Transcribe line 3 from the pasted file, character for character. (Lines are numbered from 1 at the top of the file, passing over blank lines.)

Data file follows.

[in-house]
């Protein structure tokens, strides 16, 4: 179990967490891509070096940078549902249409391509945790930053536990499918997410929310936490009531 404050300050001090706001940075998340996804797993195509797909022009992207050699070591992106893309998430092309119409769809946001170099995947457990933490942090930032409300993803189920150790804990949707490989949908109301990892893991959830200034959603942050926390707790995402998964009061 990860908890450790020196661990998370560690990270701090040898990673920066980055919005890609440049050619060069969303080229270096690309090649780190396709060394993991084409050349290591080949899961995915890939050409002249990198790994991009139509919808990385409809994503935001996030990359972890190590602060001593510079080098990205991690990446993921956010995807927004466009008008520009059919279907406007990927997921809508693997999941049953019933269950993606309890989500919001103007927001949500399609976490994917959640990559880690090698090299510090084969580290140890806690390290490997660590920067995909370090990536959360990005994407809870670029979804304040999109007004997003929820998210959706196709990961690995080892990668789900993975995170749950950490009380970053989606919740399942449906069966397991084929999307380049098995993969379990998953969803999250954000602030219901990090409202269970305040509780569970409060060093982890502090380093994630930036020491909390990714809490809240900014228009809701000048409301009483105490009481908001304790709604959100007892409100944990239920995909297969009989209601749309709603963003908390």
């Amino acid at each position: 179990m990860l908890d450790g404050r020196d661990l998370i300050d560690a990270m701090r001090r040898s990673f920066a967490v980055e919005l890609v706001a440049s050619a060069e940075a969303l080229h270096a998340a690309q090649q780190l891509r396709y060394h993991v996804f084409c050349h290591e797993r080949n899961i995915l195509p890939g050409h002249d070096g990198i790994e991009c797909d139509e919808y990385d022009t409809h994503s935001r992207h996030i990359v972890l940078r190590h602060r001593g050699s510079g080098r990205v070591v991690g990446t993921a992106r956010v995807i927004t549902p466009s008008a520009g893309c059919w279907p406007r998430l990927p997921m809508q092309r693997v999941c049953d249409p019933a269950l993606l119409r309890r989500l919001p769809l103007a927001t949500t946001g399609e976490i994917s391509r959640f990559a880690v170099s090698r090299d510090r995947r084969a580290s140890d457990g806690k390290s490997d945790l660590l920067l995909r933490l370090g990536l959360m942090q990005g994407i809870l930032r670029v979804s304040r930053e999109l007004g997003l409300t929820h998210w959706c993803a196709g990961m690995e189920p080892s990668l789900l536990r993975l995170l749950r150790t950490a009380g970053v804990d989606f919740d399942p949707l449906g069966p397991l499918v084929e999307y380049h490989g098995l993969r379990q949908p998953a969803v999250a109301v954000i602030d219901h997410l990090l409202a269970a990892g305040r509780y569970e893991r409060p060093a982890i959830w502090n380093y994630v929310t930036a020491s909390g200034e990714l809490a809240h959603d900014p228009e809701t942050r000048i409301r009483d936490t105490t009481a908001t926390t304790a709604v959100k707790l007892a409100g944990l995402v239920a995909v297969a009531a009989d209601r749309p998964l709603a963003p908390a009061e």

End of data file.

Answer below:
């Amino acid at each position: 179990m990860l908890d450790g404050r020196d661990l998370i300050d560690a990270m701090r001090r040898s990673f920066a967490v980055e919005l890609v706001a440049s050619a060069e940075a969303l080229h270096a998340a690309q090649q780190l891509r396709y060394h993991v996804f084409c050349h290591e797993r080949n899961i995915l195509p890939g050409h002249d070096g990198i790994e991009c797909d139509e919808y990385d022009t409809h994503s935001r992207h996030i990359v972890l940078r190590h602060r001593g050699s510079g080098r990205v070591v991690g990446t993921a992106r956010v995807i927004t549902p466009s008008a520009g893309c059919w279907p406007r998430l990927p997921m809508q092309r693997v999941c049953d249409p019933a269950l993606l119409r309890r989500l919001p769809l103007a927001t949500t946001g399609e976490i994917s391509r959640f990559a880690v170099s090698r090299d510090r995947r084969a580290s140890d457990g806690k390290s490997d945790l660590l920067l995909r933490l370090g990536l959360m942090q990005g994407i809870l930032r670029v979804s304040r930053e999109l007004g997003l409300t929820h998210w959706c993803a196709g990961m690995e189920p080892s990668l789900l536990r993975l995170l749950r150790t950490a009380g970053v804990d989606f919740d399942p949707l449906g069966p397991l499918v084929e999307y380049h490989g098995l993969r379990q949908p998953a969803v999250a109301v954000i602030d219901h997410l990090l409202a269970a990892g305040r509780y569970e893991r409060p060093a982890i959830w502090n380093y994630v929310t930036a020491s909390g200034e990714l809490a809240h959603d900014p228009e809701t942050r000048i409301r009483d936490t105490t009481a908001t926390t304790a709604v959100k707790l007892a409100g944990l995402v239920a995909v297969a009531a009989d209601r749309p998964l709603a963003p908390a009061e």